To Exploration.io, a company that uses software to help manage copyrights and data in the music industry, remote work is nothing new. The company has worked remotely since its inception, almost eight years ago, says co-founder and COO Rene Merideth.
In the past, working fully remote came with its own headaches. In the early days of Exploration, Merideth and her business partner, Aaron Davis, worked out of his apartment. ”Once we had a client meeting that required us to completely empty his bedroom and put in an impromptu conference room table. We vowed we would never do that again,” Merideth says.
After renting out a designated desk in a coworking space, Merideth realized it still wasn’t the right fit. While it did give her some much-needed separation between work and home life, it fell short in terms of privacy for client meetings and other business needs.
So she turned to WeWork, where her new space—which she dubs the “executive suite”—serves multiple functions. Now Exploration has a private office that fits four people in WeWork One Culver in Culver City, CA.
Merideth says she uses the office to centralize company documents (“a fancy way of saying filing”), as well as for meeting with clients. “WeWork has given us a centralized location, a spot that we can call home base,” she says.
She also takes advantage of the meeting facilities, which come in handy when hosting clients and fellow music publishers. “We were able to host the California Copyright Conference Summer Board meeting here at Culver City, in a space that’s safe against COVID-19 and with a large private boardroom,” she says. And thankfully, no bedroom furniture had to be removed to prepare for that meeting.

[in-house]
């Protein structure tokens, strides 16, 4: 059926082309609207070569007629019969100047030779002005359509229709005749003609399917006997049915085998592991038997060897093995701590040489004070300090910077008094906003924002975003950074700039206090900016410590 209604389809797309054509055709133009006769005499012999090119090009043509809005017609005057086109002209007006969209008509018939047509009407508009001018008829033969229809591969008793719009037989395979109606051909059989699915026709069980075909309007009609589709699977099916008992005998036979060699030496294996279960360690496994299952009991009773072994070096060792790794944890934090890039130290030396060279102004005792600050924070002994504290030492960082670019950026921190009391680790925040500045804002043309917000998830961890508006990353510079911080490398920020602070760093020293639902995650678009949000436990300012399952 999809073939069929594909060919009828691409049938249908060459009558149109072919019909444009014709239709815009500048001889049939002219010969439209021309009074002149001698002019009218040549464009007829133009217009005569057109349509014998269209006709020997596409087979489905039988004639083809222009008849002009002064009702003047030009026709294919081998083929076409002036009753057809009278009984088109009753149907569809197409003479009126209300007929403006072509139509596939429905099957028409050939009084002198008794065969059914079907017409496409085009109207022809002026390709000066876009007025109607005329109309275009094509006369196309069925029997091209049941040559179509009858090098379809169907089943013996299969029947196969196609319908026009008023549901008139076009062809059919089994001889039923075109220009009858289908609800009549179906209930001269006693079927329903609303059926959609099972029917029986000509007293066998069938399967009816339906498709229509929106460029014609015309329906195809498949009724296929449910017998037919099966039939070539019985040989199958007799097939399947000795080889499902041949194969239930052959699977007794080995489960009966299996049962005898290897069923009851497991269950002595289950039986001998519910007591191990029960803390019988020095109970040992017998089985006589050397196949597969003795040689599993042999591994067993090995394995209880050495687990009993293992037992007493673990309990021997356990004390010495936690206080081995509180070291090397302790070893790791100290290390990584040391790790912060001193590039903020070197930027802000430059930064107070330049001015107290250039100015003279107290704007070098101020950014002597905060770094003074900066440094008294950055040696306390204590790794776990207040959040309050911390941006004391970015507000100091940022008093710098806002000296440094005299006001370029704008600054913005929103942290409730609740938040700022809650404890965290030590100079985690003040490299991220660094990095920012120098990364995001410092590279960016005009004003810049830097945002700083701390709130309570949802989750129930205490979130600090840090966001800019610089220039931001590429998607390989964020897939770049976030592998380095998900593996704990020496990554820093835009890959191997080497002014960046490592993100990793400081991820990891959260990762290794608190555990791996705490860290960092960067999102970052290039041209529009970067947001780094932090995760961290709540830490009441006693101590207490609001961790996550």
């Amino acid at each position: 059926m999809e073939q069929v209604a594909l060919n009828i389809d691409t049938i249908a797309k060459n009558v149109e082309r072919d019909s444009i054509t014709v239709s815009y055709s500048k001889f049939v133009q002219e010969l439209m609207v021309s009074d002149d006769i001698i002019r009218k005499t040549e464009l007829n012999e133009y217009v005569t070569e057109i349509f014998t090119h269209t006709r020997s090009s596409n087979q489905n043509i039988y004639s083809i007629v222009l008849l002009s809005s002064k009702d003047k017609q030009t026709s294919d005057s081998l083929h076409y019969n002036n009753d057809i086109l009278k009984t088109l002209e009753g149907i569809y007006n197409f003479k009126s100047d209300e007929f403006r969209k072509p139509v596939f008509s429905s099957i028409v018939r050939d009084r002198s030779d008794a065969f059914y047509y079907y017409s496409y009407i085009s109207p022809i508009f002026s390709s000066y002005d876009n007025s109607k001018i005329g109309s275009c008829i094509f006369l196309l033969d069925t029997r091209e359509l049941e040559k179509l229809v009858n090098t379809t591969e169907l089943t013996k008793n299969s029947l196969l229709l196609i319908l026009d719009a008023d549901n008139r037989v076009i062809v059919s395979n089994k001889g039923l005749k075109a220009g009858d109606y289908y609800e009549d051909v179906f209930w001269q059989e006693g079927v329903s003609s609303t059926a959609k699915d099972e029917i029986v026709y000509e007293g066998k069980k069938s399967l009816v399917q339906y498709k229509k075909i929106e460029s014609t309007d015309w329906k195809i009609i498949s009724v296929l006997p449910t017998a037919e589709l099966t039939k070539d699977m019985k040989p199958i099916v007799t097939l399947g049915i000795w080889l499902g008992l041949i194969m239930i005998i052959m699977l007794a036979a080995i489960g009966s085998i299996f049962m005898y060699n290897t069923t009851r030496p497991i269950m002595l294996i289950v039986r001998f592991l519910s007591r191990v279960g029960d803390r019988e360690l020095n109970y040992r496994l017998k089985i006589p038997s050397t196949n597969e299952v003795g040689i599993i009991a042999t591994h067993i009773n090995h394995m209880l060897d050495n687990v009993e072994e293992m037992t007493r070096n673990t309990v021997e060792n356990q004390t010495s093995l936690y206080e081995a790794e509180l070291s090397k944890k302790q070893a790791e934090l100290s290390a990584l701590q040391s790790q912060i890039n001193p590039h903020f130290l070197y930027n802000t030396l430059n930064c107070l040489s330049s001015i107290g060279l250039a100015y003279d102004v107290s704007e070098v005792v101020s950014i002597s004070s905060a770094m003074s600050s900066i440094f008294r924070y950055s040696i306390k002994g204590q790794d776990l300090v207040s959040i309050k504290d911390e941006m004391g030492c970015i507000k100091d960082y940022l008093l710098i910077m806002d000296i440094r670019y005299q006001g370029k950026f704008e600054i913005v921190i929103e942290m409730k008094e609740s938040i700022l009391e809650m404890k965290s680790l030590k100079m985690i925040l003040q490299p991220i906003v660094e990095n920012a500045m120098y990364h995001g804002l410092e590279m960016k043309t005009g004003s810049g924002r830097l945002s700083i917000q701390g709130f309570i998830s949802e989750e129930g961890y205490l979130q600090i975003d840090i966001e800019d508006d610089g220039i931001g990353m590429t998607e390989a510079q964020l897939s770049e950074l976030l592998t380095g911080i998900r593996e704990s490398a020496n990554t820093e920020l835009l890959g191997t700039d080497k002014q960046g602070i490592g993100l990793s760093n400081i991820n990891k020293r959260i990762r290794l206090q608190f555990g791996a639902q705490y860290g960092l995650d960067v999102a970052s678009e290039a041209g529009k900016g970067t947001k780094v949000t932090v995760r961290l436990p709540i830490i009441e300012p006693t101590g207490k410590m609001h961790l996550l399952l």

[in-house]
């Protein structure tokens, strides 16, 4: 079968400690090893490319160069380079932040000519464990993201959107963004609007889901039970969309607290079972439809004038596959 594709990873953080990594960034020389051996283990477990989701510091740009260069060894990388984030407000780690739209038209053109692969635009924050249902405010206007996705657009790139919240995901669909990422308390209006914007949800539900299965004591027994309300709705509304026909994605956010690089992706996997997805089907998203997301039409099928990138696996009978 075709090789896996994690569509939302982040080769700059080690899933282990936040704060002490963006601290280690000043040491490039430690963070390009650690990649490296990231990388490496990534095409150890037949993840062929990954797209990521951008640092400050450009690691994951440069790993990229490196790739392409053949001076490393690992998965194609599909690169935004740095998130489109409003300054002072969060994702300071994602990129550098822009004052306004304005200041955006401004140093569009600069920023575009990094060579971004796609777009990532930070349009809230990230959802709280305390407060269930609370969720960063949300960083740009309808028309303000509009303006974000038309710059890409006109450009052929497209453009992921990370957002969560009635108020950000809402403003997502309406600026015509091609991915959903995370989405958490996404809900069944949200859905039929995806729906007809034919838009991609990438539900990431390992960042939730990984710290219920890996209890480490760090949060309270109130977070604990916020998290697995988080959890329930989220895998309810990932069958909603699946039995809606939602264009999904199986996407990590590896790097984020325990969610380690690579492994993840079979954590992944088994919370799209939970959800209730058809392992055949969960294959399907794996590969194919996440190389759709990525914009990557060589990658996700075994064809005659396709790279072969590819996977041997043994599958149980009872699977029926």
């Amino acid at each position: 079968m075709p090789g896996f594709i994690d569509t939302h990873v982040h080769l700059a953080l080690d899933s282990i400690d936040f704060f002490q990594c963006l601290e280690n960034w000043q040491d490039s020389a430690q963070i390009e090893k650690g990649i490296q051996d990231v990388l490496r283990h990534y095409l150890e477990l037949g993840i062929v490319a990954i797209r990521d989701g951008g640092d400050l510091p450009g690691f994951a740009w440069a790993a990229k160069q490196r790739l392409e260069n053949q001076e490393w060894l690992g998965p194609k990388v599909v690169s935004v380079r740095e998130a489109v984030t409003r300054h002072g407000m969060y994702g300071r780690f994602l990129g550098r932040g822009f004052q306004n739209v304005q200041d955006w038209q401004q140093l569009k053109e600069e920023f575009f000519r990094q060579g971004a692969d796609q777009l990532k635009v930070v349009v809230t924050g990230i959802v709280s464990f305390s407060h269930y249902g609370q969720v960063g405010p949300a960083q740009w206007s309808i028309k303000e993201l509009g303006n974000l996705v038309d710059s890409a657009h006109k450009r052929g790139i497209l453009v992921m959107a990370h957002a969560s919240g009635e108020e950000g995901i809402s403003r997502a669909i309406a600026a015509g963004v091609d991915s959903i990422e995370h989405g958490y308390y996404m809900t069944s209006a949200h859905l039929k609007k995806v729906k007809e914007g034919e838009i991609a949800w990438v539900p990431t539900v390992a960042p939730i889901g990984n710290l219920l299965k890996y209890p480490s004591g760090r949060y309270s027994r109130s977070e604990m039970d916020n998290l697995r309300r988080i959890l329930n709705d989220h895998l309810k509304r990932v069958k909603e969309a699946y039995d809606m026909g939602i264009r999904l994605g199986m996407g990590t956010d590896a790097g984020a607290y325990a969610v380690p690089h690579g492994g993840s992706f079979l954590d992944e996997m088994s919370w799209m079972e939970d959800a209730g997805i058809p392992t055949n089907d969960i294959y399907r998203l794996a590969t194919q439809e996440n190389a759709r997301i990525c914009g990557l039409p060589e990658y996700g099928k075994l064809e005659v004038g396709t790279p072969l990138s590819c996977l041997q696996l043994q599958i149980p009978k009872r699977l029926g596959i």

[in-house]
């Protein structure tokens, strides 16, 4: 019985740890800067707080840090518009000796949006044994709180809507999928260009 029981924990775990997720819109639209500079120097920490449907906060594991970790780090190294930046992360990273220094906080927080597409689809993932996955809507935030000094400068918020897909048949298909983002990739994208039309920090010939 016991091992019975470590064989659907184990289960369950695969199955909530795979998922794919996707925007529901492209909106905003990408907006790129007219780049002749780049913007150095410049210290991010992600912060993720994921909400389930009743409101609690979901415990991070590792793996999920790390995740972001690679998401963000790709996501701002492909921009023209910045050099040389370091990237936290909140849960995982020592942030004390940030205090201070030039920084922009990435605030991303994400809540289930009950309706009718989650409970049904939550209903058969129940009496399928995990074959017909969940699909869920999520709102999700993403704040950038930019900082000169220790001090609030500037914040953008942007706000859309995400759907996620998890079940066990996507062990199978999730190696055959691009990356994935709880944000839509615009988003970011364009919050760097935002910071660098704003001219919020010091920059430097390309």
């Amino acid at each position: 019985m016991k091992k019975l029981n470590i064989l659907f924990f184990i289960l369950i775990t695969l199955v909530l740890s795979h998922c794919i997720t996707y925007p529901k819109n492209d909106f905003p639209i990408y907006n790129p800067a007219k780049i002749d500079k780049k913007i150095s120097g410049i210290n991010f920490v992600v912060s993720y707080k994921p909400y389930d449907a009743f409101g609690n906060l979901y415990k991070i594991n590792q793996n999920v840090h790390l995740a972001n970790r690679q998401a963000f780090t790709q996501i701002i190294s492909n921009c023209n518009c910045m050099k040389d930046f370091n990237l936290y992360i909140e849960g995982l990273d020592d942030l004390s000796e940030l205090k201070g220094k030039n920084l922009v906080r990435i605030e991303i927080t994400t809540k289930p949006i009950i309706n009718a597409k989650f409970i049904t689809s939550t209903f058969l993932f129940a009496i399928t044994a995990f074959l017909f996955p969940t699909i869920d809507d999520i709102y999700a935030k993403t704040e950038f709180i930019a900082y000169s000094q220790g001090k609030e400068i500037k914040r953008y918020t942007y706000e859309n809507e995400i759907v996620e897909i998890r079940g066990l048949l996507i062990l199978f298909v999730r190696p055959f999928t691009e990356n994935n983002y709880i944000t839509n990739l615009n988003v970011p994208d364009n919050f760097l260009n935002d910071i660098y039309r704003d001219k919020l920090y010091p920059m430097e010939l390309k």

A room for kids and a space for parents
When looking for office space, Marc D’Antin had a few requirements. D’Antin is the CEO of Fit Learning DC, a tutoring center that helps students build academic fluency. Aside from traditional office space where students could meet with his team of educational psychologists, he needed access to conference rooms, as well as an area where parents could wait for their kids. An office in WeWork 1875 K St NW in Washington, D.C., proved to be just right.
The spacious lobby area, for one, was perfect for waiting parents. “I thought it was a good fit because it provided such a comfortable space for parents,” he says, “and the glass walls to the offices [where students meet with the team] make parents feel more comfortable.”
That and other amenities—including internet, printing services, and on-tap coffee—prompted him to upgrade from a two-person office to a four-person space in the same building in February 2021. Since some learners were ready for in-person sessions, while others preferred to remain virtual, the flexibility offered by WeWork has been invaluable.
As in-office sessions pick up again, the conference rooms will become more crucial to D’Antin’s business. “Before the pandemic… I had a team of learning coaches, and if there were multiple learners at once, we might have some in the office and some in conference rooms,” he says. “Looking ahead, I think we’ll start to need this extra space again.”
As an added perk for parents of his learners, D’Antin says he’s always willing to reserve a conference room for parents who need to take a business meeting while their child is in session. It’s just another way he promotes the space to help not only the children his business serves but also their parents.
Angelica Frey is a writer and translator who covers the arts, fashion, and food. Originally from Milan, she currently lives in Brooklyn.
Rethinking your workspace?